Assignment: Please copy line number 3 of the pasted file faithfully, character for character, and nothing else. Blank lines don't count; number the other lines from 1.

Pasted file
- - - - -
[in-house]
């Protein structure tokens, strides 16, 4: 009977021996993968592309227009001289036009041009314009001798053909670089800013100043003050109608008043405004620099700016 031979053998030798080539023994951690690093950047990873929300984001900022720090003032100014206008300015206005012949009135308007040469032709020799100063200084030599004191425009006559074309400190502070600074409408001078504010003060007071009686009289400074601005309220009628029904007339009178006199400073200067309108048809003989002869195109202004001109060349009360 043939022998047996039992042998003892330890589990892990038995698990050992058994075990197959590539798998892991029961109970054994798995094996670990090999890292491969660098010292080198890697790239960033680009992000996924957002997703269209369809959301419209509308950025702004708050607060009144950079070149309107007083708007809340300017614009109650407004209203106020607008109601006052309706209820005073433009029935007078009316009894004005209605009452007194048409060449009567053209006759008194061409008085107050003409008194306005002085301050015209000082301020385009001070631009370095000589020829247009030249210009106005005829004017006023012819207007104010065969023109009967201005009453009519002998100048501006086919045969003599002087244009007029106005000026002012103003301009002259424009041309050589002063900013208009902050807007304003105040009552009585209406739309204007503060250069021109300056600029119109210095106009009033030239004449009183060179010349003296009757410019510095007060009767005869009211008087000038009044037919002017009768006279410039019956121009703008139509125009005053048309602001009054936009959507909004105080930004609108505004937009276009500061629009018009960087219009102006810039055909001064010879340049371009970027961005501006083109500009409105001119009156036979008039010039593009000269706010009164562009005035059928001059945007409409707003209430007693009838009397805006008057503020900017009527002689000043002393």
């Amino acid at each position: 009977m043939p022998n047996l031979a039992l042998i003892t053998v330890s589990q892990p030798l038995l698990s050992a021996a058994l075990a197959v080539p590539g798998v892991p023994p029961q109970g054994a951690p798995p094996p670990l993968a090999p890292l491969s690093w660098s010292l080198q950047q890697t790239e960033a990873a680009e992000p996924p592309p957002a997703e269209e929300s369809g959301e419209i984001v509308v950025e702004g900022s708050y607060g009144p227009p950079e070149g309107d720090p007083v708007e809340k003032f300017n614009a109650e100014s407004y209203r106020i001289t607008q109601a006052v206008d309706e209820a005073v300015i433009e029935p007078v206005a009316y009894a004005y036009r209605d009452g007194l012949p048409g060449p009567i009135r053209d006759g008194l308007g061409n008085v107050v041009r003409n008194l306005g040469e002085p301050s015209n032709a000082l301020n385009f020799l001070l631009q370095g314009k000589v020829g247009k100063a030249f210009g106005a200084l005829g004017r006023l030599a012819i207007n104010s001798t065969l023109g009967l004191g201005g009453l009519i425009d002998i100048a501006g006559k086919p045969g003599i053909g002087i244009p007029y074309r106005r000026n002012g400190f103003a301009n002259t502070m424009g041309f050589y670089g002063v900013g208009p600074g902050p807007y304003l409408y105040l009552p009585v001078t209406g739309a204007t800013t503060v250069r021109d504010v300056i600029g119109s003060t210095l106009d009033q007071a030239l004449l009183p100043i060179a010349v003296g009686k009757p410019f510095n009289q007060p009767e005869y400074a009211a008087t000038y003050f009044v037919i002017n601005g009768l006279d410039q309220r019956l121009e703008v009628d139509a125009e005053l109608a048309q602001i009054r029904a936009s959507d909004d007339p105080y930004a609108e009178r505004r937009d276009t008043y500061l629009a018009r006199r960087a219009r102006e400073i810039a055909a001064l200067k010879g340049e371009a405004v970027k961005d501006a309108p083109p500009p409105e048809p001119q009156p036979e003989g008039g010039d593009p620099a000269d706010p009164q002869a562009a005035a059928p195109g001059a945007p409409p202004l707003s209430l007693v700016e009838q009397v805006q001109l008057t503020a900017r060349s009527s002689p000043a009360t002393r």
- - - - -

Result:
């Amino acid at each position: 009977m043939p022998n047996l031979a039992l042998i003892t053998v330890s589990q892990p030798l038995l698990s050992a021996a058994l075990a197959v080539p590539g798998v892991p023994p029961q109970g054994a951690p798995p094996p670990l993968a090999p890292l491969s690093w660098s010292l080198q950047q890697t790239e960033a990873a680009e992000p996924p592309p957002a997703e269209e929300s369809g959301e419209i984001v509308v950025e702004g900022s708050y607060g009144p227009p950079e070149g309107d720090p007083v708007e809340k003032f300017n614009a109650e100014s407004y209203r106020i001289t607008q109601a006052v206008d309706e209820a005073v300015i433009e029935p007078v206005a009316y009894a004005y036009r209605d009452g007194l012949p048409g060449p009567i009135r053209d006759g008194l308007g061409n008085v107050v041009r003409n008194l306005g040469e002085p301050s015209n032709a000082l301020n385009f020799l001070l631009q370095g314009k000589v020829g247009k100063a030249f210009g106005a200084l005829g004017r006023l030599a012819i207007n104010s001798t065969l023109g009967l004191g201005g009453l009519i425009d002998i100048a501006g006559k086919p045969g003599i053909g002087i244009p007029y074309r106005r000026n002012g400190f103003a301009n002259t502070m424009g041309f050589y670089g002063v900013g208009p600074g902050p807007y304003l409408y105040l009552p009585v001078t209406g739309a204007t800013t503060v250069r021109d504010v300056i600029g119109s003060t210095l106009d009033q007071a030239l004449l009183p100043i060179a010349v003296g009686k009757p410019f510095n009289q007060p009767e005869y400074a009211a008087t000038y003050f009044v037919i002017n601005g009768l006279d410039q309220r019956l121009e703008v009628d139509a125009e005053l109608a048309q602001i009054r029904a936009s959507d909004d007339p105080y930004a609108e009178r505004r937009d276009t008043y500061l629009a018009r006199r960087a219009r102006e400073i810039a055909a001064l200067k010879g340049e371009a405004v970027k961005d501006a309108p083109p500009p409105e048809p001119q009156p036979e003989g008039g010039d593009p620099a000269d706010p009164q002869a562009a005035a059928p195109g001059a945007p409409p202004l707003s209430l007693v700016e009838q009397v805006q001109l008057t503020a900017r060349s009527s002689p000043a009360t002393r």